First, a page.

This is vital because between April 2005 and March 2006, the number of jobs initially announced by BLS was lower than forecast in 7 out of 12 months. Over the past year, this was true in 9 out of 12 months. This gave rise to a steady stream of headlines such Friday's "September Job Growth Below Expectations" and "US Jobs Figures Lower Than Hoped." Many people, myself included, had been asking why the forecasters were so wrong. If forecast jobs came in regularly above numbers of jobs, why didn't the forecasters lower their expectations?
It turns out that the forecasters were right.
They were not overpredicting jobs after all. The jobs were in the economy, but were not being recorded. Now that we know that an extra 67,500 jobs a month were being created, we can see that forecasters were actually underpredicting every month of the revised period except for two.
Needless to say, the Bush administration was blamed for not creating enough jobs to meet forecasts. The headlines about low job levels meant that administration's economic policies, in particular tax cuts, were not working. With the new data, job creation exceeded the Administration forecast of 175,000 jobs per month in 2005. If the undercounting continues, the economy is well on its way also to exceed the 2006 job forecasts.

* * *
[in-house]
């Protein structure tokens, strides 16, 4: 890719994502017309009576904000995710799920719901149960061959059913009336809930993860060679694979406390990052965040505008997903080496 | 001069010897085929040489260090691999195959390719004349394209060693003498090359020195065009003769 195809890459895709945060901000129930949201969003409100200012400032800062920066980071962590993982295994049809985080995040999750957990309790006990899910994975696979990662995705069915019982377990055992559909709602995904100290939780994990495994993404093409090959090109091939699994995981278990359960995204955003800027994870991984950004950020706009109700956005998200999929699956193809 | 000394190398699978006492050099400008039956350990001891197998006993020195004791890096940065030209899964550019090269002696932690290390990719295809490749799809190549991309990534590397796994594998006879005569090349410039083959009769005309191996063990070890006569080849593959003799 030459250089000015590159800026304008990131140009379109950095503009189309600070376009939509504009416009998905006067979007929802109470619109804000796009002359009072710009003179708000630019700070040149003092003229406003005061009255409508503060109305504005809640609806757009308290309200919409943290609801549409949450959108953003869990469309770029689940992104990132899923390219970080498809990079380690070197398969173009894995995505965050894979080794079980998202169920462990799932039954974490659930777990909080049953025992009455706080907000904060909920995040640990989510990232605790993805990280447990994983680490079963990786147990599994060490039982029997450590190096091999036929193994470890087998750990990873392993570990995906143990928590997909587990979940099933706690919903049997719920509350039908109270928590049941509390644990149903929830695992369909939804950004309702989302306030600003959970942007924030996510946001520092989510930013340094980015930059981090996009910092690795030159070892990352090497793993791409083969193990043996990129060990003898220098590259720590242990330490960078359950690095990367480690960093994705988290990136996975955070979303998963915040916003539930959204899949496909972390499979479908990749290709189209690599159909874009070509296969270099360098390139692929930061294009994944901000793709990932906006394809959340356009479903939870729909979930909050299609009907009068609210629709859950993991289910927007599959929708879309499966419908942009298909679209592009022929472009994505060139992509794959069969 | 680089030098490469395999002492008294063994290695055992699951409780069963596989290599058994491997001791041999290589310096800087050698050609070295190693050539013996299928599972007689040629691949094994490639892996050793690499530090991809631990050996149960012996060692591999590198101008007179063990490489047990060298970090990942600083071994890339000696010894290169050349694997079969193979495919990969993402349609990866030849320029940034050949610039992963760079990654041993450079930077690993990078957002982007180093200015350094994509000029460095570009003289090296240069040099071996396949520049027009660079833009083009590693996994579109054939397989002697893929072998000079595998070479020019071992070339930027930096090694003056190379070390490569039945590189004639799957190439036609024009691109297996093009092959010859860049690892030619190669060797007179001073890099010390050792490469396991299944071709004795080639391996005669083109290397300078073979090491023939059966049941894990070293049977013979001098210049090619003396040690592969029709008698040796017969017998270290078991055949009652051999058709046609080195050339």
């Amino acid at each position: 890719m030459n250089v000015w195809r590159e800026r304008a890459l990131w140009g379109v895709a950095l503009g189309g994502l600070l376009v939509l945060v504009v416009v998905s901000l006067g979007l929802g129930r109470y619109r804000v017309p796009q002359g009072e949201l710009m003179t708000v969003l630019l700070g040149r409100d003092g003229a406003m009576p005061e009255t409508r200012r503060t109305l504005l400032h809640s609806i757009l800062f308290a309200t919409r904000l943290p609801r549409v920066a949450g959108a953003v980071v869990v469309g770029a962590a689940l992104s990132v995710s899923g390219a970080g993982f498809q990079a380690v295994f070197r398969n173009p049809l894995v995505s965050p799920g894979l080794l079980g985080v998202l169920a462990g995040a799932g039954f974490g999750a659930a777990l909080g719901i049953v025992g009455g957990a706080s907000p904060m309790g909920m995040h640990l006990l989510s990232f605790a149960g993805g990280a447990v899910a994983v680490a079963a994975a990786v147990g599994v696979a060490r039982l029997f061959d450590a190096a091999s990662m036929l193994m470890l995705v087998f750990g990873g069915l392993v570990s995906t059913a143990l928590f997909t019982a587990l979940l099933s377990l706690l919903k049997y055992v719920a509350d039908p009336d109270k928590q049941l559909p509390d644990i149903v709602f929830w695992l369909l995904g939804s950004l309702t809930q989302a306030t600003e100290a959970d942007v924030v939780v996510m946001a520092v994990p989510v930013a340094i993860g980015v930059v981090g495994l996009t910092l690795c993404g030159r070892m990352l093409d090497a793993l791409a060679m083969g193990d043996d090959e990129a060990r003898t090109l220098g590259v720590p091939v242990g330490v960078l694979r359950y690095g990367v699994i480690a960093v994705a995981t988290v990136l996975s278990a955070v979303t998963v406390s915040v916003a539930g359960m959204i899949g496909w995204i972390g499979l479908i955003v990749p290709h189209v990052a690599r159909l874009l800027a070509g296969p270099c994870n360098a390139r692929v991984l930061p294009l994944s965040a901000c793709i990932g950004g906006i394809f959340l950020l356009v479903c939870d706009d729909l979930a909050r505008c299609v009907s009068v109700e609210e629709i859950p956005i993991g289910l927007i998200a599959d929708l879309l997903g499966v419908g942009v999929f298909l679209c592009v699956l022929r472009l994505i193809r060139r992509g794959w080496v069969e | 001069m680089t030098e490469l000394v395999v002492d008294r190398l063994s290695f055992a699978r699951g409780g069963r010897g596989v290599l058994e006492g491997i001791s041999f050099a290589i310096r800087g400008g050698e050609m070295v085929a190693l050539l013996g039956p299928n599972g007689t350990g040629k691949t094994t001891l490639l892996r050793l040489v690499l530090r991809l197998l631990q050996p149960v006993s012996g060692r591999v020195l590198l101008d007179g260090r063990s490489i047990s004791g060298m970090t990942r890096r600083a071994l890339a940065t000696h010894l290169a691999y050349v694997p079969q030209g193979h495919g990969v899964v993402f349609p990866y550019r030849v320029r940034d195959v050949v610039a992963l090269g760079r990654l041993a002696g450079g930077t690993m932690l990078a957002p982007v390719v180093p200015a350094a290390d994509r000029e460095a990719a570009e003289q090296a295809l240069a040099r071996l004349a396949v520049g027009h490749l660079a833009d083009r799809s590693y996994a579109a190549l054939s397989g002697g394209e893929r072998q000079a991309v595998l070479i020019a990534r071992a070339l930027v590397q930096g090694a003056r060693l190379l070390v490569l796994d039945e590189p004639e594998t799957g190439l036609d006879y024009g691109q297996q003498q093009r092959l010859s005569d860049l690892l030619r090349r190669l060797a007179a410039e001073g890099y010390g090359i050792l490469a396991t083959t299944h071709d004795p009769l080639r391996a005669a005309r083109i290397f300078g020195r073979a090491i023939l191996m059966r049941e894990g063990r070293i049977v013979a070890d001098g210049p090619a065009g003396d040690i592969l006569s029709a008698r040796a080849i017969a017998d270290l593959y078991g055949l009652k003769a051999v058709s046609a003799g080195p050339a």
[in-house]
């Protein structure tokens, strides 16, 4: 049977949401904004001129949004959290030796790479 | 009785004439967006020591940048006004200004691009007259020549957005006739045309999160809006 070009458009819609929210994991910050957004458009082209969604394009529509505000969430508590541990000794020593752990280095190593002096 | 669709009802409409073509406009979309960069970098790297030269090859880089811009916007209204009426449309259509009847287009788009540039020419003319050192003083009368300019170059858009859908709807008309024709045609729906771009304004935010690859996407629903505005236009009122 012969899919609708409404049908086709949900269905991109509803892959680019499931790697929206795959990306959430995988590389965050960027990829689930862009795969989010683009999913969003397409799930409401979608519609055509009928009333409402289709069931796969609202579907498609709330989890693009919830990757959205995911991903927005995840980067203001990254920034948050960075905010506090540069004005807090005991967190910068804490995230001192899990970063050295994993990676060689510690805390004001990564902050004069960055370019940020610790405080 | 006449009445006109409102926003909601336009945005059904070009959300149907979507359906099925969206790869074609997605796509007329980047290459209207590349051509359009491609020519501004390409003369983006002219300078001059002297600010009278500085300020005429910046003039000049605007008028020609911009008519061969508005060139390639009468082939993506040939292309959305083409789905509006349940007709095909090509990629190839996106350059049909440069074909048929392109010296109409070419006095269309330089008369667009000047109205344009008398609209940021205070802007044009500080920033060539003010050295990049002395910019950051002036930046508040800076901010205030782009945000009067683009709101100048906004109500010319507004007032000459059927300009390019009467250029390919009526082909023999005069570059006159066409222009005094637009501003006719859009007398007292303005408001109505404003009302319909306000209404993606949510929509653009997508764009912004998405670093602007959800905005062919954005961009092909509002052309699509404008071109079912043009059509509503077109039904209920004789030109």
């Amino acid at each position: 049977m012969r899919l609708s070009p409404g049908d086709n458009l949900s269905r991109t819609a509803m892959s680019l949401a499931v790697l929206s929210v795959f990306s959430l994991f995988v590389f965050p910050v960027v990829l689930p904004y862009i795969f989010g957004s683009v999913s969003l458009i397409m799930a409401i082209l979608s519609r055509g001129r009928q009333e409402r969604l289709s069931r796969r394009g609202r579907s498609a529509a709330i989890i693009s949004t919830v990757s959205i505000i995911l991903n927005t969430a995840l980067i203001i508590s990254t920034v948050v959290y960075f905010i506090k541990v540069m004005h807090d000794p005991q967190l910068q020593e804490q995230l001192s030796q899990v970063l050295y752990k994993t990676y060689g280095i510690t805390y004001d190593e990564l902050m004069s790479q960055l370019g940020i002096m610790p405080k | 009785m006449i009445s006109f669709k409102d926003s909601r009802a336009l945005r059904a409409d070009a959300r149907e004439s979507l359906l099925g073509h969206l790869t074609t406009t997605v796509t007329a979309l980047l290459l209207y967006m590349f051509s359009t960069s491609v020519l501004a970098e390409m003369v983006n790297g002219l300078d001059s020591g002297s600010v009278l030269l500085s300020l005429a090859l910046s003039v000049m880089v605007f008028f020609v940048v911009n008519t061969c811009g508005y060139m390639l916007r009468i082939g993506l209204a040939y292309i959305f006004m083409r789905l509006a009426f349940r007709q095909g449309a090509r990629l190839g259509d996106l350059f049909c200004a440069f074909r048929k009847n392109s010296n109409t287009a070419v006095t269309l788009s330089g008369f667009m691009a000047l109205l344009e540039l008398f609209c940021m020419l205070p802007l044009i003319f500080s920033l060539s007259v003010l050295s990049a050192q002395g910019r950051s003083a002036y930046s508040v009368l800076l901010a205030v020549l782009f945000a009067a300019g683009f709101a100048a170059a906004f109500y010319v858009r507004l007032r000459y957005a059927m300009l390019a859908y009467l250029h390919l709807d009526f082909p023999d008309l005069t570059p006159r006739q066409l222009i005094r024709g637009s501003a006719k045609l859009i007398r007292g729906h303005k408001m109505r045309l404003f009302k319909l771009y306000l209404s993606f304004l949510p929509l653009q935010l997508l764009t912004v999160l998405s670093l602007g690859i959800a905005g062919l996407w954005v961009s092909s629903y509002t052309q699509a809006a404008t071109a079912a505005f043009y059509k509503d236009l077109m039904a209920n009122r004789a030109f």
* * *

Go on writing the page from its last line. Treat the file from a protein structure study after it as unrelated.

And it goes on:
The discovery of the additional 810,000 jobs should put to rest the myth of the jobless recovery. With the creation of almost 3 million jobs over a 12-month period and an unemployment rate at 4.6%, the economy cannot be said to have a jobless recovery.
BLS reports that it does not know what is wrong with the sampling procedure and why the revision is so large. The error is systematic, across regions and industries. Hence, BLS could be making the same mistake now. So numbers that are coming in this month — such as the 51,000 number reported on Friday — could be revised up next year, as well as in the regular revisions that occur in the next two months.
One possible reason for the error is that entrepreneurs and small businesses are becoming more prevalent in our economy, aided by telecommuting, the internet, inexpensive printers and fax machines, and BlackBerries. These firms are harder for BLS to track down in their sampling procedure—although BLS does attempt to estimate their numbers using economic models.